Federal regulators urge doctors and other healthcare professionals to closely follow instructions for sterilizing duodenoscopes, noting they have received more than 200 adverse event reports involving problems with the devices in the past six months, including dozens of cases of infections.
The FDA issued a safety communication on April 12, releasing new postmarket surveillance data on rates of contamination following the cleaning and reprocessing of duodenoscopes.
The data indicates there were 205 duodenoscope problems reported between October 15, 2018 and the end of March 2019, including 45 incidents of infections. The data also included 159 reports of device contamination. The FDA notes that in 2018, three deaths were linked to the use of duodenoscopes in the United States.
Duodenoscopes are used during endoscopic retrograde cholangiopancreatography (ERCP) procedures, but difficulties cleaning device manufactured by several different companies have resulted in reports of serious hospital infection outbreaks, typically involving aggressive, antibiotic-resistant “superbugs”, which have caused a number of severe injuries and deaths.
The safety of the devices first emerged after a duodenoscope infection outbreak at UCLA’s Ronald Reagan Medical Center in February 2015, involving carbapenem-resistant enterobacteriaceae (CRE) infections that resulted in at least seven infections and two deaths. At least 200 other patients had to undergo testing after being placed at risk by duodenoscopes manufactured by Olympus Corp.
The infections were linked to problems with the “reprocessing” instructions provided by the manufacturer, which are used to clean the devices for use by another patient. FDA reviewers determined that the instructions sent out at the time were inadequate and that even if the recommended steps were followed to clean ERCP endoscopes, flaws in the design may allow them to become easily contaminated.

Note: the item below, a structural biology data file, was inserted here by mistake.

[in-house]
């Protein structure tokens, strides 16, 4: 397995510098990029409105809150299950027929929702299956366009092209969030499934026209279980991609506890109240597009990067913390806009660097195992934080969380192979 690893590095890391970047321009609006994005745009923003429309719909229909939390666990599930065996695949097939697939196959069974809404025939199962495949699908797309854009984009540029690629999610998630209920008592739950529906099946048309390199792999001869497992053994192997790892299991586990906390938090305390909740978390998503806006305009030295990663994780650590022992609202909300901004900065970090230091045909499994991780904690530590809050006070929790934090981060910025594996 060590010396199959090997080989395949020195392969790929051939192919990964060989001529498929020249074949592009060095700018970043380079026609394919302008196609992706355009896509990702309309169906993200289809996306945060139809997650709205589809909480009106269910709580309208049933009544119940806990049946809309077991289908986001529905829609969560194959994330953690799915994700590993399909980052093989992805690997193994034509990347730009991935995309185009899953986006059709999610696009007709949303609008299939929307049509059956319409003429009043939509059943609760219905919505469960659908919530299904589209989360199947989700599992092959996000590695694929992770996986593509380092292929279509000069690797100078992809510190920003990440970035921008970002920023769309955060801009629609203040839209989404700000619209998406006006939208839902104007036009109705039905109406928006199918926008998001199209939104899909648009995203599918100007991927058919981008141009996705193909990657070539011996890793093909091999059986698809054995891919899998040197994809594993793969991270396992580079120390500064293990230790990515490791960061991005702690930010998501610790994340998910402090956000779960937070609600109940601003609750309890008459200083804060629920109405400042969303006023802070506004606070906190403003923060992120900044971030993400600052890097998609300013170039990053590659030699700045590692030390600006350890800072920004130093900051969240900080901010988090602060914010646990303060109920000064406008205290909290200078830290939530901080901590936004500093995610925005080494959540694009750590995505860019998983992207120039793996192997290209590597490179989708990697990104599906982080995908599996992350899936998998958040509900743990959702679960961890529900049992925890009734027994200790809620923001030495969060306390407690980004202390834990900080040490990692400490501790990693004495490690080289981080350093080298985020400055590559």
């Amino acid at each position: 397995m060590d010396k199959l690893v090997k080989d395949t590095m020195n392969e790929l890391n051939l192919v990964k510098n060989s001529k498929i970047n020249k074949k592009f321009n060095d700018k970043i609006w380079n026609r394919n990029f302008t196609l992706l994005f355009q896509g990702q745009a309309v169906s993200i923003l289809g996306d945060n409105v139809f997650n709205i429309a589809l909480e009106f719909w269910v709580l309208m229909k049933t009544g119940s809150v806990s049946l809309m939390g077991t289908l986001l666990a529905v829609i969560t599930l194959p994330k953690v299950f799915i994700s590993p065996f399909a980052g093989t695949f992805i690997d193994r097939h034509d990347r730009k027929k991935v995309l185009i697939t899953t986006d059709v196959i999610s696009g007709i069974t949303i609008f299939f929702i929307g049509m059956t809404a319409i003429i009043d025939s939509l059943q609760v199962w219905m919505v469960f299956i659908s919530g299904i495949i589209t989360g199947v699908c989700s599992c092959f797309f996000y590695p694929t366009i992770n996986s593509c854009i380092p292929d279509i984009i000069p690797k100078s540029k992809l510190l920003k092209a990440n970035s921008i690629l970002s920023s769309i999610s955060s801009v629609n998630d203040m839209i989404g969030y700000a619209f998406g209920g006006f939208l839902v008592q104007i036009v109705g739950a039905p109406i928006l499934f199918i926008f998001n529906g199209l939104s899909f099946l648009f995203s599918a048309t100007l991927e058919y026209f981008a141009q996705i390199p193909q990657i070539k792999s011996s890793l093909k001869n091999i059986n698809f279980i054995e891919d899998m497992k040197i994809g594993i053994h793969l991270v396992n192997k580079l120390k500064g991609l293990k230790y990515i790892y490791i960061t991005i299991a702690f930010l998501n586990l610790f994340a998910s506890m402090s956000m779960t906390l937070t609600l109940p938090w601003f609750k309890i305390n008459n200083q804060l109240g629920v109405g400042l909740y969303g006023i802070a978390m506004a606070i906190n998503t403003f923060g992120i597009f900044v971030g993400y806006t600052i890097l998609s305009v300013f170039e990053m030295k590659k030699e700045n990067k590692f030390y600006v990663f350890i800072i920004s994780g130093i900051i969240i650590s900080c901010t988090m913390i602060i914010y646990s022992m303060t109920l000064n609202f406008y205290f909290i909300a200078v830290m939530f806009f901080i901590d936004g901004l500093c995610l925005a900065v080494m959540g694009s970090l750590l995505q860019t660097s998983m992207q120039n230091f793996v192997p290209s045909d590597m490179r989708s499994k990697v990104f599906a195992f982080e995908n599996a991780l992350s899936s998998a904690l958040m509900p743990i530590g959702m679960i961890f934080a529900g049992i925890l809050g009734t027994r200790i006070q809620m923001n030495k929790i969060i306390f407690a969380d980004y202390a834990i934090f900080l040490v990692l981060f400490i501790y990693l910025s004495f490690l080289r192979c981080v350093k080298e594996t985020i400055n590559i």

In October 2015, the FDA ordered Fujifilm, Olympus and Pentax, the three manufacturers of duodenoscopes in the U.S., to conduct postmarket surveillance studies of the effectiveness of the cleaning instructions. The studies parameters called for a contamination rate of no higher than 0.4%.
According to the latest update, 5.4% of samples tested positive for organisms of “high concern”, while 3.6% of samples tested positive for organisms of low and moderate concern.
Dr. Jeff Shuren, director of the FDA’s Center for Devices and Radiological Health, noted that while the safety of duodenoscopes do seem to be improving, these detection rates are far outside what the agency deems satisfactory.
“Let me be clear, the percent of contaminated samples based on these interim results shows that improvements are necessary and we are committed to taking additional steps to reduce infections and contamination even further,” he said in a separate statement. “The FDA previously instructed the manufacturers to conduct root cause analyses following the preliminary results announced last December to better understand these culturing results. These analyses are currently underway with an analysis of the newly collected samples, and final results are expected later in 2019.”
The FDA is currently consulting with the U.S. Centers for Disease Control and Prevention (CDC) to explore what additional steps can be taken to reduce contamination rates, Shuren announced.
Next month the FDA and CDC are holding a Healthcare Infection Control Practices Advisory Committee meeting to seek input from stakeholders on how to improve the safety of the devices.
The meeting is scheduled for May 16 and 17 at the CDC in Atlanta, Georgia.